Another option would be to look at two newer collectors - IBM's Balanced GC and Oracle's G1. Though the two were developed independently they appear remarkably similar, and aim to provide consistent low pauses over time. They use incremental compaction, a technique which assumes that some regions of memory are more popular than others, allowing the collector to compact a single region at a time and only scan the regions pointing into it when remapping all potential references. This hypothesis may be true for a majority of applications, but it isn't universally true. Moreover, whilst both collectors have a mostly concurrent marker, and a mostly incremental compaction for the old generation, they also have a fall-back to a stop-the-world collector. Finally, in common with every other commercial collector apart from Azul's C4, they use a non-concurrent, stop-the-world collector for the young generation. By contrast, Azul's C4 uses the same fully concurrent, compacting algorithm across both the young and old generation with no fall-back. A previous InfoQ article explored the algorithm in some detail.
Given this, LMAX Exchange didn't try either G1 or Balanced GC. Barker told us, "Both still suffer from the same fundamental problem that CMS does, in that whilst they can delay potential pauses they don't eradicate them completely." Therefore
...of the GC implementations available on the market, the only other options that look [feasible] are IBM's Metronome collector and JRockit's Real Time collector. Metronome is quite interesting and I would have liked to spend some more time looking into it, however I ran into a couple of issues and I wasn't able to test it within the time window I had. In IBM's defence - we were pushing quite hard into some corners of the JDK that aren't used by most applications and my report got in front the right people and was fixed quickly. With JRockit Real Time, unfortunately Oracle are not continuing on with its development and it won't be moving beyond version JDK 1.6, which felt like a dead-end as a technology choice.
Azul Zing was the one that worked and it showed positive results, that and the team over at Azul were really keen to work closely with us to improve the product for our use case, which sold me on the product.
The results LMAX Exchange are seeing are remarkable: a 10-20% improvement in the mean latency, increasing to around a 50% improvement at the 99th percentile. Moreover
At the max/99.99th percentile with HotSpot the number would jump all over the place so it is hard to produce a relative comparison, except to say that the Zing values are much more stable. A bad run with HotSpot could easily be an order of magnitude worse.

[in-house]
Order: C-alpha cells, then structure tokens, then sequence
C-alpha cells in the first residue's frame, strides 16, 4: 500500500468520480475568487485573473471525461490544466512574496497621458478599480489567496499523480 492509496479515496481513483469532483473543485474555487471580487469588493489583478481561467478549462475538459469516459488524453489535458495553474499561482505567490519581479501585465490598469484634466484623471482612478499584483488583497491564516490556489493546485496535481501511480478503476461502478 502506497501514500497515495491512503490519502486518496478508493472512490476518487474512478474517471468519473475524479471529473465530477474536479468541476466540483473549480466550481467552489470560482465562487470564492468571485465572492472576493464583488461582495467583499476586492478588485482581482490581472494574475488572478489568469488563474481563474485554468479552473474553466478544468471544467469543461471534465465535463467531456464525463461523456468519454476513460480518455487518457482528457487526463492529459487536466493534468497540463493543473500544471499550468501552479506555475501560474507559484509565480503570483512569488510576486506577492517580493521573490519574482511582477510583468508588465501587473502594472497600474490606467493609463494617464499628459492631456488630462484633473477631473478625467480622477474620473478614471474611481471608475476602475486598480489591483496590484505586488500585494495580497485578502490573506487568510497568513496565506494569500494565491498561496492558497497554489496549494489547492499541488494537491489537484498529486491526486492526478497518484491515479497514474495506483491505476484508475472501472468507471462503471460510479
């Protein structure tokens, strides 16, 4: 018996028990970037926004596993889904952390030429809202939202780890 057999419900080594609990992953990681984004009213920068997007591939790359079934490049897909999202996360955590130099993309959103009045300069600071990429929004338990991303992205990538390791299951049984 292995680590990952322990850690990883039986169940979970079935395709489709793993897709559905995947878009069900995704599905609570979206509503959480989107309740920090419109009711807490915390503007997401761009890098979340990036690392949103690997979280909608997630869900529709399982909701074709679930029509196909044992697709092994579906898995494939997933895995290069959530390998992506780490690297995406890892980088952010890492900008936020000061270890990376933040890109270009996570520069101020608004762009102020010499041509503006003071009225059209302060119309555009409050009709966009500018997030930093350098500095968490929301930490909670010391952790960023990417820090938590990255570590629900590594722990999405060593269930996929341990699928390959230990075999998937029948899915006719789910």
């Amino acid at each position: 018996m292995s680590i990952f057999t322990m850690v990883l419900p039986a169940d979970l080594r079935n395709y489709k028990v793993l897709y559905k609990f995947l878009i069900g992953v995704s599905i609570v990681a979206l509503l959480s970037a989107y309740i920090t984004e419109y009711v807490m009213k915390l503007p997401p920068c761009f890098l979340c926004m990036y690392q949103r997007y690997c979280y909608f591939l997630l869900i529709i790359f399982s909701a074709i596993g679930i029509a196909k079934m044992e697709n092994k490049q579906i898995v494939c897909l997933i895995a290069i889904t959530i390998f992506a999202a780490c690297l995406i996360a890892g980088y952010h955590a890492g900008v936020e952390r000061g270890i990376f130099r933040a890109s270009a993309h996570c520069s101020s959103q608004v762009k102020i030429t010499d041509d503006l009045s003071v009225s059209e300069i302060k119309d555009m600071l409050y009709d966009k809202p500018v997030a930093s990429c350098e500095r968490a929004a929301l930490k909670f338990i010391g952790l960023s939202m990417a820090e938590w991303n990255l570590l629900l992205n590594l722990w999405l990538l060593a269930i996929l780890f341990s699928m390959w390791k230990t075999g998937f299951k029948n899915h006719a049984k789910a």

In terms of throughput
Zing gives us the ability to lift what we call our "red-line" - the throughput value at which the latency starts to drop off a cliff. This effect often manifests as a second order effect of GC pauses. If we get a stall that is sufficiently long, we will start to drop packets. The process of packet redelivery can create back-pressure throughout the rest of the system sending client latencies through the roof. Having a more efficient collector with very short predictable pauses should allow us to increase our "red-line".
Barker points out that there are plenty of other problems which can contribute to variance in performance - bad code, OS jitter, lock contention, and lack of bandwidth between LMAX Exchange and its customers being some examples. "However, GC was the at the top of the list and as with most performance tuning exercises you start with the biggest offender first."
Azul has seen good take-up amongst financial services companies for Zing. Indeed Azul CTO Gil Tene told InfoQ that whilst LMAX Exchange is well known for their technological excellence and leading edge performance, it isn't the most aggressive low latency customer Azul has in the industry - "We have several that are even larger and more demanding in latencies (e.g. the latency bounds in Equities tend to be more demanding than they are in FX)."
Part of the reason Zing is so attractive to these companies is that it remains the only collector that eliminates stop-the-world pauses from the young generation as well as the old generation. Whilst young generation pauses are shorter, where an application is particularly performance sensitive they still matter. As a result, Tene told us, "All we have to do is point to newgen pauses in other JVMs and say: 'those too will be gone'."
...Furthermore, the fact that it can handle multi-GB-per-sec allocations without worsening latencies or pauses, makes it very appealing for developers who have been trying hard not to allocate things because "it hurts". With Zing, you can use plenty of memory to go fast, instead of trying to avoid using it so that things won't hurt and jitter.
For production use Zing is priced on an annual subscription/server. Unsurprisingly the vendor is reluctant to reveal pricing information, though it is in line with a supported Oracle or IBM JVM.
Zing is closed source, but is made available for free to open-source developers, so you can try it out whilst developing code.
Ian Culling, Andy Powell & Lee Cunningham Dec 11, 2013